In Conclusion

Blogging ain't easy. But, if you have a clear reason for doing it, rely on a range of content-types, and use the tools that are ready at hand to promote it, it does get easier.

Now, tell me, where does your blog hurt?

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My name is Matthew T. Grant, PhD. I'm Managing Editor here at MarketingProfs. I divide my time between designing courses for MarketingProfs University and hosting/producing our podcast, Marketing Smarts. You can follow me on Twitter (@MatttGrant) or read my personal musings on my blog here.

If you'd like to get in touch with me about being a guest on Marketing Smarts or teaching as part of MarketingProfs University or, frankly, anything else at all, drop me a line.

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  • by Alison Heath Wed May 12, 2010 via blog

    Hi Matthew! Great post and you totally nailed it with "Why does your company have a blog?". Blogging is all the rage (along with Twitter, Facebook and everything else), but so many of the people I know who are trying to blog for their business end up mainly blogging for their own amusement. Without a clear purpose, how can you tell if you're succeeding? Thanks for driving home this point again. People still need to hear it.

  • by Mike Jobs - Wise Step Thu May 13, 2010 via blog

    Great post ! on the aspects of Blogging.

    Blogging is a great exercise if not worked out properly you cant move well. One need to be really creative with their content in order to make their blogging flow through. You also needs to have a strong creative knowledge of what you are writing about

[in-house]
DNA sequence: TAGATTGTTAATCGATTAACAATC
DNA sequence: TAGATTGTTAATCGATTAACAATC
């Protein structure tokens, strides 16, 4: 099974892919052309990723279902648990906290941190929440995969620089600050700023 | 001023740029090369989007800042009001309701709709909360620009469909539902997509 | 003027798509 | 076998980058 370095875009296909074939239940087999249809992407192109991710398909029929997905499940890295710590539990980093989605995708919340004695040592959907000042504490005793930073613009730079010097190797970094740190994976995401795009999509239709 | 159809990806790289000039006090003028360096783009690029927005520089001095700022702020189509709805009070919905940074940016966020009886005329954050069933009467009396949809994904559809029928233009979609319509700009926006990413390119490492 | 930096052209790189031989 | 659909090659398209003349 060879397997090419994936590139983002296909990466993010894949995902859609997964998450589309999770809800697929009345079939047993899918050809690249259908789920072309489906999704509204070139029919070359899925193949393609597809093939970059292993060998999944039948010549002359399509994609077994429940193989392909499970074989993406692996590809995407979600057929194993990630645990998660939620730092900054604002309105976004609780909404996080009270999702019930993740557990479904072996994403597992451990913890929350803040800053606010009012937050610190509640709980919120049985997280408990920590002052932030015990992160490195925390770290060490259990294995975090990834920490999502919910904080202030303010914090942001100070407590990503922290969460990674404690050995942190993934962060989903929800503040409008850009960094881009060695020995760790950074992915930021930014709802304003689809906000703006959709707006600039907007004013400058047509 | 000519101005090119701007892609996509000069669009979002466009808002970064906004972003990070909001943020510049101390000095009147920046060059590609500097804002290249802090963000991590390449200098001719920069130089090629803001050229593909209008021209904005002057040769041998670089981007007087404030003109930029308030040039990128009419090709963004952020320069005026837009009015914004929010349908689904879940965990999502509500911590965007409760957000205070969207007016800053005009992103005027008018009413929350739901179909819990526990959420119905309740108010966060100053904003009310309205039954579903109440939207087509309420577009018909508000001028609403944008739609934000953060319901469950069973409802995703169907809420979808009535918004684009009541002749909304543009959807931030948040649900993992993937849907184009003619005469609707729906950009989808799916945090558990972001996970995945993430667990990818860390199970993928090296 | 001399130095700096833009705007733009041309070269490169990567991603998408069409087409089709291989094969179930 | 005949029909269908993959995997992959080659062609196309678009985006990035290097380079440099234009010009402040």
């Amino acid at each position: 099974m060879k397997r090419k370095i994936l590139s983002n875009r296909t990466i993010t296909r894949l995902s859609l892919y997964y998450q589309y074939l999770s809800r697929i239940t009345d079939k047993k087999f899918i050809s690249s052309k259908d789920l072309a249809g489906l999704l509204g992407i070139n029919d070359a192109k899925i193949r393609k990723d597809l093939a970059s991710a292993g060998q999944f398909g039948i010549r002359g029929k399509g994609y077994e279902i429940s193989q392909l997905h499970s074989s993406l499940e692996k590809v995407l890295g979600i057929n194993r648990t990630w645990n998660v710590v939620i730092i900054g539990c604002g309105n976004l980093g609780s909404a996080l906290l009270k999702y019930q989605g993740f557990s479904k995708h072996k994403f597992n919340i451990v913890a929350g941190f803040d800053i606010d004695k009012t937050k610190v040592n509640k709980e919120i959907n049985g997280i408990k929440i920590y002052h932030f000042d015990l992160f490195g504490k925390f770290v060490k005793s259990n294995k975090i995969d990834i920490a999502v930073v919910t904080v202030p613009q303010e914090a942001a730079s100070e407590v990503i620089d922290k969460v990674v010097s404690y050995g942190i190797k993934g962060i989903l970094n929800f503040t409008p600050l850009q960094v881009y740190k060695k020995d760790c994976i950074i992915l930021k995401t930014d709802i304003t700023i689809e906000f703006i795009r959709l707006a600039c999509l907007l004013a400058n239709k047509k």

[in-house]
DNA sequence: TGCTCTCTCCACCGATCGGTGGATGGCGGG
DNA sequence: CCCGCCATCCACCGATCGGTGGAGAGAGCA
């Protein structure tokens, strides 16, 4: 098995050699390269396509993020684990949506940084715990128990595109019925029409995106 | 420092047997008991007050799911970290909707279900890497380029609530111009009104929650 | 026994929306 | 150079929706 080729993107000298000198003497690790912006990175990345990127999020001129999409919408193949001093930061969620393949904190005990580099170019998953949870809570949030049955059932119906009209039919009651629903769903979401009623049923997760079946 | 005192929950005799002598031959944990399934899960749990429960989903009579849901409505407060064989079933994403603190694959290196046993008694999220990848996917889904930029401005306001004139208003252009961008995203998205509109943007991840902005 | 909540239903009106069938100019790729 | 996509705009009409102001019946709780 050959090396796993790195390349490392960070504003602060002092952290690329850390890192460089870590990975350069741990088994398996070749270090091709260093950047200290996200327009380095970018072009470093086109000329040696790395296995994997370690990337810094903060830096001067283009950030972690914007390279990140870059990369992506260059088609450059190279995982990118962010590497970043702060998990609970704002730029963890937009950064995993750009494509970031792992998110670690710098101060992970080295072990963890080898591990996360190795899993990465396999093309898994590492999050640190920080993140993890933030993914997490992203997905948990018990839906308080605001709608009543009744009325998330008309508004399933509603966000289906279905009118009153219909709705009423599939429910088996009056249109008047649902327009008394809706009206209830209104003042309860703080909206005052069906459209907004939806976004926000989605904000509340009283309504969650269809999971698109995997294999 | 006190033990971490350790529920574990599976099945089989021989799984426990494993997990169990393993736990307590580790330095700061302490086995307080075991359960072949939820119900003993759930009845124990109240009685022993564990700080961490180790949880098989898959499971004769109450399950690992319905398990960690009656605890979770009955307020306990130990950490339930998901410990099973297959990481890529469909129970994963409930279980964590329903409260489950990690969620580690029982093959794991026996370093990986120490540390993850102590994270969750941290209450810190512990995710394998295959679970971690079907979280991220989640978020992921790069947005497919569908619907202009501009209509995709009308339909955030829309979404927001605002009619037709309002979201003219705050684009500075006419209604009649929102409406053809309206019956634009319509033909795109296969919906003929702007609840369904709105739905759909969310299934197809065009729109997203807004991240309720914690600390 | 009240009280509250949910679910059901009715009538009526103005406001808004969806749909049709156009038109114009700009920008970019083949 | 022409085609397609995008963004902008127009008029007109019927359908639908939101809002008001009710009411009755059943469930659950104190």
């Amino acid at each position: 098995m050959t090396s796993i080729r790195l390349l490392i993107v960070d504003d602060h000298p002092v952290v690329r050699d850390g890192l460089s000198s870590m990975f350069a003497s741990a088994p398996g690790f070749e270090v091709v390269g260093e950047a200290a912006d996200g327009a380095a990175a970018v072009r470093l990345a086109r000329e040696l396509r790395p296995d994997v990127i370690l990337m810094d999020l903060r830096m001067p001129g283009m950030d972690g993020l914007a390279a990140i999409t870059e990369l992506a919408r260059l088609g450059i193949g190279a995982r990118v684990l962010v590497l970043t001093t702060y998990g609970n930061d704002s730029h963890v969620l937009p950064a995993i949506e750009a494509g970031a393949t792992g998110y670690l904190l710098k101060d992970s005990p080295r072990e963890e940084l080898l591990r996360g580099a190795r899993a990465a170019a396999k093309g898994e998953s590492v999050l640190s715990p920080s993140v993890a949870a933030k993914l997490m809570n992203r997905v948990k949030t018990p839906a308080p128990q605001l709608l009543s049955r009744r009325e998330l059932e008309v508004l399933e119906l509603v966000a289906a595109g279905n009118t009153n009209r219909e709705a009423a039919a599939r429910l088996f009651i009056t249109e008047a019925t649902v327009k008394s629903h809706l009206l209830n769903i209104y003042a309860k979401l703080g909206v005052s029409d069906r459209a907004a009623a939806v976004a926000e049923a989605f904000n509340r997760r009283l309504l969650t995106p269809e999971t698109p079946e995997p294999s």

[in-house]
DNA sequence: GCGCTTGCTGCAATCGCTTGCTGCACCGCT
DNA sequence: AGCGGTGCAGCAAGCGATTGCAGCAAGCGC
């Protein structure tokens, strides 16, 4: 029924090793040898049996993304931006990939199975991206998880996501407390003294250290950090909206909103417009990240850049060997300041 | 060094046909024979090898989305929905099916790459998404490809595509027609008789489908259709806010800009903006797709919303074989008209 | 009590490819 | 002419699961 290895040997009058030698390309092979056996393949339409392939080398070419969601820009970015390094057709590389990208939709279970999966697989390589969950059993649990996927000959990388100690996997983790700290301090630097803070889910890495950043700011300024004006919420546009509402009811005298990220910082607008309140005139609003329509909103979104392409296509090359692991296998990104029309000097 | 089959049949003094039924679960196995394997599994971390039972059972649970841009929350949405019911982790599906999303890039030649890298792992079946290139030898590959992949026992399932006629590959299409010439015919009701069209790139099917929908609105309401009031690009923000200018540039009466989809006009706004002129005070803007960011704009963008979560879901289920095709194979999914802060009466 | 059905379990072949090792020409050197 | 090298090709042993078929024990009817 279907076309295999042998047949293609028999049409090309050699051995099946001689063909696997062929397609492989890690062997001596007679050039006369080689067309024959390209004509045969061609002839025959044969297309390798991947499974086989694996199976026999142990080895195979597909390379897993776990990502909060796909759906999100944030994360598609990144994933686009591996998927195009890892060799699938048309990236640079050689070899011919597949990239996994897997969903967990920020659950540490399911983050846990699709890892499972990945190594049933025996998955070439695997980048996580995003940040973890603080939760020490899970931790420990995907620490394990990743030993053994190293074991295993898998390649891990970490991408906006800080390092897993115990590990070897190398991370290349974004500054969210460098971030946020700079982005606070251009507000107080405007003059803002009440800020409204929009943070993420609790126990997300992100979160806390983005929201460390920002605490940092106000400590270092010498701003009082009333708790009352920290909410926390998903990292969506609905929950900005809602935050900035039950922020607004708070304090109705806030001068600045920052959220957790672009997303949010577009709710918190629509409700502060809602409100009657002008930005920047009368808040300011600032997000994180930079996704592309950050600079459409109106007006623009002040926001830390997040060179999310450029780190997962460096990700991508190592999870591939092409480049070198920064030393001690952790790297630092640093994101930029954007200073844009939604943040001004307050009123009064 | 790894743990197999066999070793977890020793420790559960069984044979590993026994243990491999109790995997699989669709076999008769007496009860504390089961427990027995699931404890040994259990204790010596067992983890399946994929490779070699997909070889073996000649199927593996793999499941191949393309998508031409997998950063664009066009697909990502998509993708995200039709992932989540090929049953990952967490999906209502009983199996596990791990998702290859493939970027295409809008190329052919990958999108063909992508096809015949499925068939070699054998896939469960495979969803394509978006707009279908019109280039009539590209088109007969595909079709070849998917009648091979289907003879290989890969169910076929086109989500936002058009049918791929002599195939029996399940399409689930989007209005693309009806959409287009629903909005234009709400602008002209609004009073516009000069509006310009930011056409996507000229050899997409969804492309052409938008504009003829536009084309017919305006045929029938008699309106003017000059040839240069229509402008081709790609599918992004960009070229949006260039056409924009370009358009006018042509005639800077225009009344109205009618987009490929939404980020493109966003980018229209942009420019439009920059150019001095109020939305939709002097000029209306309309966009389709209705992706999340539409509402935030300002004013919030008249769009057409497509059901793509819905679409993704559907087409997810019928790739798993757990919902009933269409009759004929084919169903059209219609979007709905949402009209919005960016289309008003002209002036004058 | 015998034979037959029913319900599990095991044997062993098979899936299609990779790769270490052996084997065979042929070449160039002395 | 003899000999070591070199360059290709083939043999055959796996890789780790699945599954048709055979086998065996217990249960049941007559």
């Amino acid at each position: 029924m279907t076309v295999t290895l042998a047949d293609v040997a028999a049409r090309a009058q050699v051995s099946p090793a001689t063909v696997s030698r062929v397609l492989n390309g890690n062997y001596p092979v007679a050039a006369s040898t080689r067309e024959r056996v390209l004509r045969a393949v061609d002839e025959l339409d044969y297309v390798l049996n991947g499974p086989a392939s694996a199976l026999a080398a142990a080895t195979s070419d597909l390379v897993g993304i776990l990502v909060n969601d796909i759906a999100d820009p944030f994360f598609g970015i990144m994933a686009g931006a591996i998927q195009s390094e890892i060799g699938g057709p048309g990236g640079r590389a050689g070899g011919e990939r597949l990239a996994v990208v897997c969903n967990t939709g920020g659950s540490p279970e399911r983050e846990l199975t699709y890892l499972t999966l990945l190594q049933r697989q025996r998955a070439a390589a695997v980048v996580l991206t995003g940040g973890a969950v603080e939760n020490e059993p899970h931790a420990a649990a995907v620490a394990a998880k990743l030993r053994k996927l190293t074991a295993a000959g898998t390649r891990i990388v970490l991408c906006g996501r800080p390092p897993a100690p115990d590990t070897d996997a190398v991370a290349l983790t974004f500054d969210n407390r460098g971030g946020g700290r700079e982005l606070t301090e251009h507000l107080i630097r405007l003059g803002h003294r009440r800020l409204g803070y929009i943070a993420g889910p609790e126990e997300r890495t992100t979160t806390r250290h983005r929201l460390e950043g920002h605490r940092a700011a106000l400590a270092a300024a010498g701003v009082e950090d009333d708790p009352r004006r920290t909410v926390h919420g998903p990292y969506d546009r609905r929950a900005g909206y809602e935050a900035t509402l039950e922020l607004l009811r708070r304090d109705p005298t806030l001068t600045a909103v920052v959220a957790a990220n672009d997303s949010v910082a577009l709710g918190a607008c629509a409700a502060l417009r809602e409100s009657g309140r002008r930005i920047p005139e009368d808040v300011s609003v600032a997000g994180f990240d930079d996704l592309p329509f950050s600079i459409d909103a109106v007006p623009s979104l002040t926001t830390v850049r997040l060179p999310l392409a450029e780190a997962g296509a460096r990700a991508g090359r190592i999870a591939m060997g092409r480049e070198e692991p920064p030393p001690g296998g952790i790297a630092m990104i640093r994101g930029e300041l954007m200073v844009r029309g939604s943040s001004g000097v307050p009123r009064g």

• by Steve Sun May 16, 2010 via blog

    I appreciate your ideas for adding quantity to the posts. I think putting up some posts that might not win pulitzers is good as long as they have some value.

  • by Max Wallis Mon May 17, 2010 via blog

    Completely agree - although I find in the creative sector it's even harder trying to balance it all. I ended up going for the gimmick of creating new art/writing every day, in turn it managed to gain 16,000 hits in three months or so. Still, you never know with these things.

  • by Matthew T. Grant Mon May 17, 2010 via blog

    Thanks for all the comments.

    I'm glad to see folks responding on the "quantity" front and agree that this is not about sacrificing quality.

    On the "purpose" front, I have been wondering if having a blog is akin to having a website 15 years ago in the sense that, whether or not you've settled on the precise goal of it, you need a blog just to be in the game.

    I also think that, while you may have a set idea in mind when you start your blog, you need to be flexible enough to change direction based on the kind of response/engagement you are getting (or not getting).

  • by Krista Sat May 22, 2010 via blog

    A blog is hard work but it is also a satisfying piece of work. I started blogging in 2002, encouraged people to blog, taught people how to blog and I constantly see that people who blog need to really focus on the blog mission if they are to fully put their whole heart into blogging. But a blog is really about personality. Don't put someone dry and aloof as the key blogger - while our eyes are on the mission of the blog, don't forget to have fun and inject yourself into the posts. Also, a little goes a long way - I'd rather read a 300 word post than a 1,000 word post sometimes. And if you can break the 1,000 word post into 3 parts and turn them into 3 posts, all the better. But again, I say this, if one can't keep up with blogging, one shouldn't really force it. It's awful to come across dead blogs!

  • by Dean Turney Sat May 22, 2010 via blog

    Thanks for your tips, as well as those of your readers, particularly Krista.

    I hope I can make my blog posts as helpful and inspiring as yours.